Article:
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Rejected for home loans Try CU says Conn. league

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SEATTLE (3/13/09)--About half of all mortgage applicants are being turned down, according to the Mortgage Bankers Association, and acceptance rates on refinancings have dropped 10 percentage points. But consumers who are members of credit unions should check with their credit union, the Credit Union League of Connecticut said. In an article in The Seattle Times (March 8), Marilyn Kennedy Malia of wrote about the dilemma. Tony Emerson, president of the Credit Union League of Connecticut, noted that members can look for loans at their credit unions. Credit unions may be more forgiving, and some credit unions judge loan eligibility based on the unique relationship they have with their members, he said. He noted many offer memberships to employees of companies and would know more about a member's job stability, he said. For the entire article, use the link.

Coastway bank-charter vote scheduled

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CRANSTON, R.I. (3/13/09)--Members of Cranston, R.I.-based Coastway CU will vote April 29 on whether to change the credit union's charter to a mutual savings bank charter. About 21,000 members in good standing as of March 31 at the $303.5 million asset credit union will be eligible to vote at the meeting, which begins at 7 p.m. at Crown Plaza Hotel. They also can vote at Coastway's seven branches or by mail after ballots are distributed. Despite the economy's effect on banks, Coastway President/CEO Bill White told the The Warwick Beacon (March 10) the conversion is still being planned. White said the credit union has hit the 12.25% of assets cap on its business loans and a bank charter would eliminate the cap. He said he knows of no organized group of members opposing the conversion but acknowledge some will be opposed to the change.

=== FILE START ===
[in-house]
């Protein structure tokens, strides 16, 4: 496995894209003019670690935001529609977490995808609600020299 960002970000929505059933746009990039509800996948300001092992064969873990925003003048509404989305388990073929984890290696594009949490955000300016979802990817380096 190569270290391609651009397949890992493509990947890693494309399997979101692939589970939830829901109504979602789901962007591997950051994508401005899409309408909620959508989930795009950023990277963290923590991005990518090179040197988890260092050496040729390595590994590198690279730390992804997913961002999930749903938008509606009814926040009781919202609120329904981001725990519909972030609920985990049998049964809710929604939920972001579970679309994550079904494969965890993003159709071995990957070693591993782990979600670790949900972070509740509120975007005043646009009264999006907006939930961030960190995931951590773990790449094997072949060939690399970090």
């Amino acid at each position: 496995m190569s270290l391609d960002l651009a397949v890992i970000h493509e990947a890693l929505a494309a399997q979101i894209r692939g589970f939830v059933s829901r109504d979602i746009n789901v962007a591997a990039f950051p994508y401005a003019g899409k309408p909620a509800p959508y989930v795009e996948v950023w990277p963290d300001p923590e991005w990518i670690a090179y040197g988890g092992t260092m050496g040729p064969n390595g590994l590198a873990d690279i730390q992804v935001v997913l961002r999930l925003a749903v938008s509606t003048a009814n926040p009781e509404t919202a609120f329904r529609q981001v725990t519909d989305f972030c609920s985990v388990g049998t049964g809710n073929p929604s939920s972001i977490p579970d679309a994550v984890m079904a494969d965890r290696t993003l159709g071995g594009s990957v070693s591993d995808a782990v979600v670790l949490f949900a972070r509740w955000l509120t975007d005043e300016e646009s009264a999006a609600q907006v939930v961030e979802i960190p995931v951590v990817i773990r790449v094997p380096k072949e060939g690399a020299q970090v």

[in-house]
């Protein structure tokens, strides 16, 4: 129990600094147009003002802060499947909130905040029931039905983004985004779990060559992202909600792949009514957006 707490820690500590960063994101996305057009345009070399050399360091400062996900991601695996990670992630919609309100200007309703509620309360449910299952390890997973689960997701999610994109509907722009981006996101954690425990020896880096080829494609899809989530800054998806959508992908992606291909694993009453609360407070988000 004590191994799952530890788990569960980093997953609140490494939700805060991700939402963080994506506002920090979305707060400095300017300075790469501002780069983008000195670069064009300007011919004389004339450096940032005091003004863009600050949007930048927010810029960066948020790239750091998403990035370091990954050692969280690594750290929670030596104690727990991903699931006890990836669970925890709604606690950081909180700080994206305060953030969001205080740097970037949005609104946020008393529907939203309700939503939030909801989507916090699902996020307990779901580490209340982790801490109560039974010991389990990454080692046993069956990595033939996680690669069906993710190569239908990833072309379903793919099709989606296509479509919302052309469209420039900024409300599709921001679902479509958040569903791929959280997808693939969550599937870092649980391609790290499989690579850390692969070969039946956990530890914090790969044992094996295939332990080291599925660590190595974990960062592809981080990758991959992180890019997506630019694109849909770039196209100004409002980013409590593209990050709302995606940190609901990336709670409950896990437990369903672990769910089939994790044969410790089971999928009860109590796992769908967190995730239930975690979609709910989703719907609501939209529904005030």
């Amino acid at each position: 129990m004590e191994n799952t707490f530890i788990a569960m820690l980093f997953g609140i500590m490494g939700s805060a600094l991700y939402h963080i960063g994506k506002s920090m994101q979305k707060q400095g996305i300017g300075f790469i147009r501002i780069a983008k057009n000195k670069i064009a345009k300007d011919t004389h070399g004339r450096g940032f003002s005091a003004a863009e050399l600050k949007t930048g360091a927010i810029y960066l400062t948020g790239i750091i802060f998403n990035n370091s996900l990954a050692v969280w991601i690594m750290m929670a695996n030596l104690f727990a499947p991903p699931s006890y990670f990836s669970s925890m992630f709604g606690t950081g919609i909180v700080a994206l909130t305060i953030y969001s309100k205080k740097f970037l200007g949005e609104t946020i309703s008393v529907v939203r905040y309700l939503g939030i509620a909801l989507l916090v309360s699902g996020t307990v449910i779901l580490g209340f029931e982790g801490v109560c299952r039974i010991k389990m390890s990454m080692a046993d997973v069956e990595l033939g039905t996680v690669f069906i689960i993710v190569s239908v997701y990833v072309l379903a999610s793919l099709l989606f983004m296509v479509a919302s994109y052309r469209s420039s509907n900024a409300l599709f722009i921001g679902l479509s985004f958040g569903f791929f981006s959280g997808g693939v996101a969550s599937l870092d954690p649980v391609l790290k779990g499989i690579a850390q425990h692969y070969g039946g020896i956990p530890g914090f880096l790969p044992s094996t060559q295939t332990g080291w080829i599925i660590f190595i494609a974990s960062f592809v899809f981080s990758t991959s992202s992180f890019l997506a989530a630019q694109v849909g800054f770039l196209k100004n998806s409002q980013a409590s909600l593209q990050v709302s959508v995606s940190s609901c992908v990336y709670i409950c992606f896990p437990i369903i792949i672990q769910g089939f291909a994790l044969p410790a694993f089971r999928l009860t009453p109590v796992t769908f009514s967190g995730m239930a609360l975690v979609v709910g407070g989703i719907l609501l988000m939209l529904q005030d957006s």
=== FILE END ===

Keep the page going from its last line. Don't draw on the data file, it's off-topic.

Pa. payday alternative saves consumers big bucks